Not naturally, but it might be possible if you try hard enough.
Let's look at how a thunderstorm actually forms. Like any cloud, it forms when air cools below the dew point -- which typically happens when warm, moist air rises and cools (recall that the temperature drops as altitude increases). The condensing water releases latent heat, letting it rise further into cooler regions of the atmosphere, and grows higher. For a thundercloud, the limit is the tropopause -- the point at which temperature no longer decreases with height. This is the 12km number @RancidCrab gives, but it's not actually a requirement that it grows this high; it's just how things work out on earth.
What distinguishes a thundercloud from just a big cloud is, well, the thunder. This comes from a charge differential between it and the ground. The exact nature of this is still poorly understood, but the consensus is that it has to do with the formation of graupel (chunks of ice). In a thundercloud, it's (a) cold enough that graupel can form and (b) there's enough turbulence that small bits of ice can be lifted up and fall back down again repeatedly without falling out of the cloud.
In an O'Neill Cylinder, your temperature gradients are wrong: temperature is probably relatively constant or maybe even increasing as you get closer to the artificial sun. Also, as others have mentioned, you want one parcel of air to be hotter than its neighbors so it can rise up and form a cloud.
If you want lightning anyway:
- Add some heater in the ground for uneven heating. Maybe add some extra humidity for good measure. This will get you cloud
- Design some mechanism that will give you very steep temperature gradients. Perhaps the artificial sun only provides light, and heat only comes from the ground, and you have a cooling mechanism inside the sun?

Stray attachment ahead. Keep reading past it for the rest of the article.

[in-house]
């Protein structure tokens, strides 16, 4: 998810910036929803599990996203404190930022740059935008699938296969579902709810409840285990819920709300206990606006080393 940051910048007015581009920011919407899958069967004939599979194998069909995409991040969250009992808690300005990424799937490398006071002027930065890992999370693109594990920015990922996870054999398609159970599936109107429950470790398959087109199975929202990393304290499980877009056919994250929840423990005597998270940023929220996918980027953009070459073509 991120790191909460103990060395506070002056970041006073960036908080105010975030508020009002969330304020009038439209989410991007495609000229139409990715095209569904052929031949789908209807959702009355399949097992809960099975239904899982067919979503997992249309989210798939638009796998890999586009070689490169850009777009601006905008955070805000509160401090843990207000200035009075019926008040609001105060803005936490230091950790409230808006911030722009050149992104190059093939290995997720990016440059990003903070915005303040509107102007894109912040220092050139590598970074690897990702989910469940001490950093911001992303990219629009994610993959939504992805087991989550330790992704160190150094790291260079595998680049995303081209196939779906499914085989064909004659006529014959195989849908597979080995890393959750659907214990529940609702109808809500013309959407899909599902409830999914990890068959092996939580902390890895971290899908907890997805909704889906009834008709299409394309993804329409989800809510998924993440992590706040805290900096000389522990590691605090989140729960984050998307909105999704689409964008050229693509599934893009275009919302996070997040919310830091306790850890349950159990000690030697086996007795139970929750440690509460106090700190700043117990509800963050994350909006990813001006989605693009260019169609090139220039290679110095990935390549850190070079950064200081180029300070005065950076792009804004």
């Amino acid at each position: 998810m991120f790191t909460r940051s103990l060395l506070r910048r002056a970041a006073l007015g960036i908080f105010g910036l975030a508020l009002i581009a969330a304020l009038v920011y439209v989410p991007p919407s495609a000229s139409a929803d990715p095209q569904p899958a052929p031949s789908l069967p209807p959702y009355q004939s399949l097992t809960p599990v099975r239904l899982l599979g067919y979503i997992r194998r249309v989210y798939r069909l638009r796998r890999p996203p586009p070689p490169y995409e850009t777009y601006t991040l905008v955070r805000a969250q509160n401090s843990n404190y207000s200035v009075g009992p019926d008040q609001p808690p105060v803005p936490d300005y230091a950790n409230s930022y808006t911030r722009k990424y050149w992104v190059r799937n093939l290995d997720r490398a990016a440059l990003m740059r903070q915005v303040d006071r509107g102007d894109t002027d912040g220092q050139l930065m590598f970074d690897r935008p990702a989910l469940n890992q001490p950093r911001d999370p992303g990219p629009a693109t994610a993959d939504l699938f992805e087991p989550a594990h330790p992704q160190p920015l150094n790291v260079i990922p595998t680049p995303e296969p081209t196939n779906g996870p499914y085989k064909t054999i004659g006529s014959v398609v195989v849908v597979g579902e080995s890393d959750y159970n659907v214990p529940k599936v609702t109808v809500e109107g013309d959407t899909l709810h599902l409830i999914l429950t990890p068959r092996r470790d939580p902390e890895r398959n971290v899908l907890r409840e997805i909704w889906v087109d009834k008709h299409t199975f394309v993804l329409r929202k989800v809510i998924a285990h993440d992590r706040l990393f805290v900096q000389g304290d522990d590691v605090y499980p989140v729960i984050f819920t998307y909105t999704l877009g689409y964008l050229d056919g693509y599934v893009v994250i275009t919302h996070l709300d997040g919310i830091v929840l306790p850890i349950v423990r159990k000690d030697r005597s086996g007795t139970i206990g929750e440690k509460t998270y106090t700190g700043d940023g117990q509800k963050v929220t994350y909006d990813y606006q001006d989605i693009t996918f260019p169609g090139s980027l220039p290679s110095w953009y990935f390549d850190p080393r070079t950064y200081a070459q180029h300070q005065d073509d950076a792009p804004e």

- Try to encourage turbulence within the cloud. The temperature gradient will have helped with this, but you might be able to help it along by increasing wind shear: have fans at different altitudes that blow at different speeds in different directions, or whatever other sci-fi method you want. If you're clever, you can control wind currents within the cylinder just with strategic uneven heating of the ground. You don't have much vertical space to play with though, so your vertically circulating currents need to be strong.
Edit I just realized that for clouds to form nicely you want your environmental lapse rate (how fast air cools with altitude) to be between the wet and dry adiabatic rates on average (~3.5C and 10C respectively). On earth, it's typically about 6.5C/km. If you have a lapse rate of 9.5C/km and a ground temperature of 0C, it should be be just about possible to make things work in a 4km radius cylinder, but you'd really benefit from making it larger.
- I've ignored the effect of pressure, since that wasn't specified in the question
- I'm not sure what the changing "gravity" (from the spinning) does to buoyancy due to temperature differences at different altitudes. I'm assuming it cancels itself out, but I could absolutely be wrong.